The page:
The only time in the UK that I felt aware of gender bias was at the time of my second promotion. Out of the five officers promoted to manager, four were female. This I thought was astonishing, until one of the newly promoted managers pointed out that at our level, regardless of our years of experience, the women were all aged 30+ and the man was 28. The other male manager had been promoted a year earlier, also at the age of 28. Why was it taking longer for women to be promoted? We could have challenged this question and taken it up with senior management, but we didn’t. We just accepted it – and perhaps this is where many of us go wrong.

After four years and two promotions in the London office, I made the decision to move back to South Africa, and I transferred to a role in PwC in Johannesburg, which I started a few weeks ago. It is a very different country compared to how it was when I left. After so many years abroad, when I unpacked my bags I felt like a foreigner, the same way I did when I left to go to England. I was unsure of what the working environment would be like, I didn’t (and still don’t) really know my way around, due to major infrastructure changes in preparation for the Football World Cup in 2010, and I can’t really work out the value of the Rand when I am out shopping: “is this expensive, is it cheap?”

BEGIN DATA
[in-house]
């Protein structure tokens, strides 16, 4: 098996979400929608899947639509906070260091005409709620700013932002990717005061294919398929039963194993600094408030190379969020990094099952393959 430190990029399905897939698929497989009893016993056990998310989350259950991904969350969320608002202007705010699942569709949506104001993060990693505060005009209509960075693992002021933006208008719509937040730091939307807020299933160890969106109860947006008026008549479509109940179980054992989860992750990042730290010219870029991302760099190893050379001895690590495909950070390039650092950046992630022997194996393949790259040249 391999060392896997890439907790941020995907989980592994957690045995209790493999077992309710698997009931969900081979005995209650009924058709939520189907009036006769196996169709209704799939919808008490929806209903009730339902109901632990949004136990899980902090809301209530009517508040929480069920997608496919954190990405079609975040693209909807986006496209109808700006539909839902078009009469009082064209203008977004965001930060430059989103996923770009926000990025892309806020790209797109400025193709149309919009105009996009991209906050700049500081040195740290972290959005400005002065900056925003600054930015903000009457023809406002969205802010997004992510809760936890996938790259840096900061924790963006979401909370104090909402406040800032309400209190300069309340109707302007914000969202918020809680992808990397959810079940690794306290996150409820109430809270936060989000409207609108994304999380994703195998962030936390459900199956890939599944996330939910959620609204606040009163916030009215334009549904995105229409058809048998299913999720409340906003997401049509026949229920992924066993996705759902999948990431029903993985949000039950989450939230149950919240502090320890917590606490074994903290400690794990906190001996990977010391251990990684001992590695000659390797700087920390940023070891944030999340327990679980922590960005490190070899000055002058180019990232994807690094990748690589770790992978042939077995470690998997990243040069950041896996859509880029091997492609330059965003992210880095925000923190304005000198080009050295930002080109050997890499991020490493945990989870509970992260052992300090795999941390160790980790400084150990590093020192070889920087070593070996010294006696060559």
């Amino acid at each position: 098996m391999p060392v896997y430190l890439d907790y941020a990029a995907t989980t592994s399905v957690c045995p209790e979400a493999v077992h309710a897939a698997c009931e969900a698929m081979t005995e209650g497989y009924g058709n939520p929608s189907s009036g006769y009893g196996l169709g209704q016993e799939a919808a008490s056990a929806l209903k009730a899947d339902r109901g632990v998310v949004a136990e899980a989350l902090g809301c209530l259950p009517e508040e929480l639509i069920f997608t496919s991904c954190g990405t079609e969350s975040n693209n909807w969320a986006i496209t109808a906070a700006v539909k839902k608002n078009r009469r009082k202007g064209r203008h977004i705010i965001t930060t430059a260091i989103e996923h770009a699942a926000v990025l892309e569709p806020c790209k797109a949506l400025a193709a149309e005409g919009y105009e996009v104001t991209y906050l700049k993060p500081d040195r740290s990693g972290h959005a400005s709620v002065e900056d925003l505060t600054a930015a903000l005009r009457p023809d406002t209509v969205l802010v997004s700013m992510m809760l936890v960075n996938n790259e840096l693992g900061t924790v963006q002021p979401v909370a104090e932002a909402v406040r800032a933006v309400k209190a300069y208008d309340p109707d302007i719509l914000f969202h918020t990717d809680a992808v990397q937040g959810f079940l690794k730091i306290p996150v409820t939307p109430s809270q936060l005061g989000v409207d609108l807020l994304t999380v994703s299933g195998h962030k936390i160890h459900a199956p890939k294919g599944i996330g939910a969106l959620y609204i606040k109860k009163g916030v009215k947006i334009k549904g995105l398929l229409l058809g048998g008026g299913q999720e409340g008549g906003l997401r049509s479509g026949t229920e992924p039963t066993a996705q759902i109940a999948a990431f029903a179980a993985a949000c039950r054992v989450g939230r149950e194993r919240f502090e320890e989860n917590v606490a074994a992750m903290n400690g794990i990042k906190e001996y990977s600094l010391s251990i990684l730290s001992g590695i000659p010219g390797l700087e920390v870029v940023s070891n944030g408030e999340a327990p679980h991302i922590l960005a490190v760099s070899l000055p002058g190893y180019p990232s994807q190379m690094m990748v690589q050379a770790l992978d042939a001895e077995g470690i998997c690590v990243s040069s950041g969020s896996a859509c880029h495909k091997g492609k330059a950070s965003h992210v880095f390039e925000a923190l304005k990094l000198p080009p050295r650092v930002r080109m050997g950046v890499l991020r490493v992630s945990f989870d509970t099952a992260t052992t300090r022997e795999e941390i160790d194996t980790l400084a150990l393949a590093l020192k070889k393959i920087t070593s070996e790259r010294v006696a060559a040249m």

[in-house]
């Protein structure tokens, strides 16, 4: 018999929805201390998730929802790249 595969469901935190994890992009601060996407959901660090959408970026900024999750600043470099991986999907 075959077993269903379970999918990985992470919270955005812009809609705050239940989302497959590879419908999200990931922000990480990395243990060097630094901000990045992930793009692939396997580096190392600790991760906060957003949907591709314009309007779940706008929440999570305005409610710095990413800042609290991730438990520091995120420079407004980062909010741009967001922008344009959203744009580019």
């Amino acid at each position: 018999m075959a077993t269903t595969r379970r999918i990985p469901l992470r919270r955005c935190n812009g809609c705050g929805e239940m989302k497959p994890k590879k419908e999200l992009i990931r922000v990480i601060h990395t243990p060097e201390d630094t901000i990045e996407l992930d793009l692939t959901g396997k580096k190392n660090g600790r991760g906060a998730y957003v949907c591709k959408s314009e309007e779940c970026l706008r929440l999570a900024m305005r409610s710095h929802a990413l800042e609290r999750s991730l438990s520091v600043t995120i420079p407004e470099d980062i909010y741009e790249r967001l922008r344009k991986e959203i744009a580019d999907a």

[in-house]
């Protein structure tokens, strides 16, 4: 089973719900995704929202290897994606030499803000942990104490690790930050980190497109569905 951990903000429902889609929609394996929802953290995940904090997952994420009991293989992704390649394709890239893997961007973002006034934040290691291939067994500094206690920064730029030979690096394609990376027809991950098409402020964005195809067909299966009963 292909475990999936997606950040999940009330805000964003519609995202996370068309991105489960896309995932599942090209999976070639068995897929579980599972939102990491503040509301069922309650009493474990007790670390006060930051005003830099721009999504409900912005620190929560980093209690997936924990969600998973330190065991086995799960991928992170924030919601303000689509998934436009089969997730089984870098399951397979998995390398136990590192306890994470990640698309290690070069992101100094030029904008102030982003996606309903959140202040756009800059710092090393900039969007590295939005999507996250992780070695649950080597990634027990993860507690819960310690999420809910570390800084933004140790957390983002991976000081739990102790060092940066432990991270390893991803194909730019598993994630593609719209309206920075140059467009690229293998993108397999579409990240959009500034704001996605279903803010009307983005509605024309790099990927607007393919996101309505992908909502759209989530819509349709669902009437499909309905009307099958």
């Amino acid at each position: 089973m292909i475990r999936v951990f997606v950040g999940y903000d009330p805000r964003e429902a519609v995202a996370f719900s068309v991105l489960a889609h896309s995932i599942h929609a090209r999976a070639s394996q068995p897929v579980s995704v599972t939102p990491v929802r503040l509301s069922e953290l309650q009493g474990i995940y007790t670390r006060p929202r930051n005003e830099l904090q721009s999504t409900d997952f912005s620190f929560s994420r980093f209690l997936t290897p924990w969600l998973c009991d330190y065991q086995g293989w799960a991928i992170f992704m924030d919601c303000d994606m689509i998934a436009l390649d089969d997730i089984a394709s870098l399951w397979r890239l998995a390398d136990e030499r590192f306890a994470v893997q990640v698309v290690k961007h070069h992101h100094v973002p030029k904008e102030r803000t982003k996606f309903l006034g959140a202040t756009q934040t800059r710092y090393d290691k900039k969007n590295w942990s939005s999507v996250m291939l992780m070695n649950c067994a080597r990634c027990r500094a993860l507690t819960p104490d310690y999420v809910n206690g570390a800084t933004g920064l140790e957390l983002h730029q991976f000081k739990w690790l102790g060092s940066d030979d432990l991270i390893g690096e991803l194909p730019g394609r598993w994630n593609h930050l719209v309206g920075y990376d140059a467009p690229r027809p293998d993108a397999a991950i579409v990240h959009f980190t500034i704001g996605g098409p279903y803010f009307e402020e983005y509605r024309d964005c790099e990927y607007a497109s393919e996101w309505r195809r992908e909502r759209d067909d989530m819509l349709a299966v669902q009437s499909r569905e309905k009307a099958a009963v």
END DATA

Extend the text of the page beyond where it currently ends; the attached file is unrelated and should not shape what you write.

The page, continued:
A huge part of me had concerns about staying with PwC; I loved the UK firm and the people and wondered if it would be the same in South Africa. I’m glad to say I was wrong to worry. The people are just as talented and professional as in London. My role is an interesting one – as the Corporate Social Responsibility Manager, our focus is on helping our communities and on skills development. As the Women in PwC Project Manager, my role is to help retain and empower our key female talent. I’m pleased that times have changed since I first started working in SA – the Partner to whom I report is female, as are the managers in the department. The networking group for women has incredible support from both male and female senior staff. Everyone is committed to closing our gender gap, and, in South Africa, focusing on equal opportunities for all races as well.

I’ve only been back for two months but I am already feeling less like a foreigner and more like I am back at “home”. I miss my colleagues and friends in the UK - it made a great second home for so many years and gave me so much in the form of life, cultural and career experience. Hopefully, I will be passing that knowledge and experience on here.” 

We miss you in London too, Lynn (as do the staff in your local branch of Starbucks, no doubt).

Until next month, post holiday –
Cleo